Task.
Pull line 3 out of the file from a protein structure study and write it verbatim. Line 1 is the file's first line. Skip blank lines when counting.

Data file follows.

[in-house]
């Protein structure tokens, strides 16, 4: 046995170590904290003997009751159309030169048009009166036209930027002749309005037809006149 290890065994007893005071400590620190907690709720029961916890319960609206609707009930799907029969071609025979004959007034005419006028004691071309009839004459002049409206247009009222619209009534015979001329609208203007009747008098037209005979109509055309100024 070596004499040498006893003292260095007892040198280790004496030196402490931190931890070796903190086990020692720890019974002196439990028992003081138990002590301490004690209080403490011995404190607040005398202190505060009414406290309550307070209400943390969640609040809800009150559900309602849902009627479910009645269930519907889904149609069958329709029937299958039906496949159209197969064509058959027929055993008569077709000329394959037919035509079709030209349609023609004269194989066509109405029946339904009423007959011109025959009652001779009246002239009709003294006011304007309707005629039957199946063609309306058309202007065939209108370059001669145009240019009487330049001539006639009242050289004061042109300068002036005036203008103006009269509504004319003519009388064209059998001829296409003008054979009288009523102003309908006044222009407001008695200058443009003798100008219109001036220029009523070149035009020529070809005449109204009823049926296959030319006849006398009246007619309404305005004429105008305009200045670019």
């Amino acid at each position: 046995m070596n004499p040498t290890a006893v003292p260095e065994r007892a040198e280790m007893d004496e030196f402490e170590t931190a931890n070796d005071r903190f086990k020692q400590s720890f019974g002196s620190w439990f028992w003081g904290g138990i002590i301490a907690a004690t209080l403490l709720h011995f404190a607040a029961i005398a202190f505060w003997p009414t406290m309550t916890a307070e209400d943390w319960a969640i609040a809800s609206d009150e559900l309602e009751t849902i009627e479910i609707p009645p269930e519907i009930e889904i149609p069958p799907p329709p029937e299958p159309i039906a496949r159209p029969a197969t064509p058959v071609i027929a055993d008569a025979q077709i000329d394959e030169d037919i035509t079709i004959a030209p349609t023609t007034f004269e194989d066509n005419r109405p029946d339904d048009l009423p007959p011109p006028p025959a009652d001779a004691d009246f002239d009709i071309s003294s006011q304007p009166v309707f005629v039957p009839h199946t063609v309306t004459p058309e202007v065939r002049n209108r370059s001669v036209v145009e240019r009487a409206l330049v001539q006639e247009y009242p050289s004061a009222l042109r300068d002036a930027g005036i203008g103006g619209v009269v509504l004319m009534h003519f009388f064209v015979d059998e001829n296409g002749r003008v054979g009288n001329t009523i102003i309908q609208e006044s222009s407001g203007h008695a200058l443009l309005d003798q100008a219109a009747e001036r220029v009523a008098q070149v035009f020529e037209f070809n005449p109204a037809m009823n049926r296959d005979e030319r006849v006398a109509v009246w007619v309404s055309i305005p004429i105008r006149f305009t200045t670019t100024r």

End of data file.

């Amino acid at each position: 046995m070596n004499p040498t290890a006893v003292p260095e065994r007892a040198e280790m007893d004496e030196f402490e170590t931190a931890n070796d005071r903190f086990k020692q400590s720890f019974g002196s620190w439990f028992w003081g904290g138990i002590i301490a907690a004690t209080l403490l709720h011995f404190a607040a029961i005398a202190f505060w003997p009414t406290m309550t916890a307070e209400d943390w319960a969640i609040a809800s609206d009150e559900l309602e009751t849902i009627e479910i609707p009645p269930e519907i009930e889904i149609p069958p799907p329709p029937e299958p159309i039906a496949r159209p029969a197969t064509p058959v071609i027929a055993d008569a025979q077709i000329d394959e030169d037919i035509t079709i004959a030209p349609t023609t007034f004269e194989d066509n005419r109405p029946d339904d048009l009423p007959p011109p006028p025959a009652d001779a004691d009246f002239d009709i071309s003294s006011q304007p009166v309707f005629v039957p009839h199946t063609v309306t004459p058309e202007v065939r002049n209108r370059s001669v036209v145009e240019r009487a409206l330049v001539q006639e247009y009242p050289s004061a009222l042109r300068d002036a930027g005036i203008g103006g619209v009269v509504l004319m009534h003519f009388f064209v015979d059998e001829n296409g002749r003008v054979g009288n001329t009523i102003i309908q609208e006044s222009s407001g203007h008695a200058l443009l309005d003798q100008a219109a009747e001036r220029v009523a008098q070149v035009f020529e037209f070809n005449p109204a037809m009823n049926r296959d005979e030319r006849v006398a109509v009246w007619v309404s055309i305005p004429i105008r006149f305009t200045t670019t100024r």